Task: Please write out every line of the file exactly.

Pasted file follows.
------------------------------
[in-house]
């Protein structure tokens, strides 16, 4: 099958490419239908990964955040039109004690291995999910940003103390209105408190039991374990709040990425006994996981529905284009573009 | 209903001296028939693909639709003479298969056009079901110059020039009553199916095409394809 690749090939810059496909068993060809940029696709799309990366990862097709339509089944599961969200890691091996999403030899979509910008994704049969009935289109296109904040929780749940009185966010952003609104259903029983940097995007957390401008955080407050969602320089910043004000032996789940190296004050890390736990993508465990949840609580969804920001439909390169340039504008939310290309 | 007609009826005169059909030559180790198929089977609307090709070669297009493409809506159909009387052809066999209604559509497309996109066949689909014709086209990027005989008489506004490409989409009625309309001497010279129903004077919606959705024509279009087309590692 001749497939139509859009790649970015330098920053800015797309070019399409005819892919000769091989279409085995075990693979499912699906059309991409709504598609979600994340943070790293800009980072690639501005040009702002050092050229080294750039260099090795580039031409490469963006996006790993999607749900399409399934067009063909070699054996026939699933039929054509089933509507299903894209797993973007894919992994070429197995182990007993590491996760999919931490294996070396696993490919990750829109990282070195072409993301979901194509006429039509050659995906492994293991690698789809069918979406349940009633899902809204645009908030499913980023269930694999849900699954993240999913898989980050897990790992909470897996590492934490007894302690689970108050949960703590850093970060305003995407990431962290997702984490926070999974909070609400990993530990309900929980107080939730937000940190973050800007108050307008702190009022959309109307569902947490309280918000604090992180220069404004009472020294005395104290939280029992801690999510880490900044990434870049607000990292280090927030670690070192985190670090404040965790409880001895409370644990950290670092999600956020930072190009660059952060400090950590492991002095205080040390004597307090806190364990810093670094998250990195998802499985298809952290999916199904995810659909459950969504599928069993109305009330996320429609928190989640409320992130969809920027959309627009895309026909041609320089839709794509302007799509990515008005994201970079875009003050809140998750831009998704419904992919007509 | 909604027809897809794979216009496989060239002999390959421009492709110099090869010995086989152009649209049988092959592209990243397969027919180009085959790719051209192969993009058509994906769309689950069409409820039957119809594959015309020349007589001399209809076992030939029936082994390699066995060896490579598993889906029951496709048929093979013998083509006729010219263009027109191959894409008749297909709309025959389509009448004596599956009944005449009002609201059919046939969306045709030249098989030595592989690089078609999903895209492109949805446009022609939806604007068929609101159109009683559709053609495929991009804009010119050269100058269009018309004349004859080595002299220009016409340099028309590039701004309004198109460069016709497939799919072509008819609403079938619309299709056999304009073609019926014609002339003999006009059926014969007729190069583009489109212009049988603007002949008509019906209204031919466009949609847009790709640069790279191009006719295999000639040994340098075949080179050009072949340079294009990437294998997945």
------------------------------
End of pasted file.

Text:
[in-house]
């Protein structure tokens, strides 16, 4: 099958490419239908990964955040039109004690291995999910940003103390209105408190039991374990709040990425006994996981529905284009573009 | 209903001296028939693909639709003479298969056009079901110059020039009553199916095409394809 690749090939810059496909068993060809940029696709799309990366990862097709339509089944599961969200890691091996999403030899979509910008994704049969009935289109296109904040929780749940009185966010952003609104259903029983940097995007957390401008955080407050969602320089910043004000032996789940190296004050890390736990993508465990949840609580969804920001439909390169340039504008939310290309 | 007609009826005169059909030559180790198929089977609307090709070669297009493409809506159909009387052809066999209604559509497309996109066949689909014709086209990027005989008489506004490409989409009625309309001497010279129903004077919606959705024509279009087309590692 001749497939139509859009790649970015330098920053800015797309070019399409005819892919000769091989279409085995075990693979499912699906059309991409709504598609979600994340943070790293800009980072690639501005040009702002050092050229080294750039260099090795580039031409490469963006996006790993999607749900399409399934067009063909070699054996026939699933039929054509089933509507299903894209797993973007894919992994070429197995182990007993590491996760999919931490294996070396696993490919990750829109990282070195072409993301979901194509006429039509050659995906492994293991690698789809069918979406349940009633899902809204645009908030499913980023269930694999849900699954993240999913898989980050897990790992909470897996590492934490007894302690689970108050949960703590850093970060305003995407990431962290997702984490926070999974909070609400990993530990309900929980107080939730937000940190973050800007108050307008702190009022959309109307569902947490309280918000604090992180220069404004009472020294005395104290939280029992801690999510880490900044990434870049607000990292280090927030670690070192985190670090404040965790409880001895409370644990950290670092999600956020930072190009660059952060400090950590492991002095205080040390004597307090806190364990810093670094998250990195998802499985298809952290999916199904995810659909459950969504599928069993109305009330996320429609928190989640409320992130969809920027959309627009895309026909041609320089839709794509302007799509990515008005994201970079875009003050809140998750831009998704419904992919007509 | 909604027809897809794979216009496989060239002999390959421009492709110099090869010995086989152009649209049988092959592209990243397969027919180009085959790719051209192969993009058509994906769309689950069409409820039957119809594959015309020349007589001399209809076992030939029936082994390699066995060896490579598993889906029951496709048929093979013998083509006729010219263009027109191959894409008749297909709309025959389509009448004596599956009944005449009002609201059919046939969306045709030249098989030595592989690089078609999903895209492109949805446009022609939806604007068929609101159109009683559709053609495929991009804009010119050269100058269009018309004349004859080595002299220009016409340099028309590039701004309004198109460069016709497939799919072509008819609403079938619309299709056999304009073609019926014609002339003999006009059926014969007729190069583009489109212009049988603007002949008509019906209204031919466009949609847009790709640069790279191009006719295999000639040994340098075949080179050009072949340079294009990437294998997945």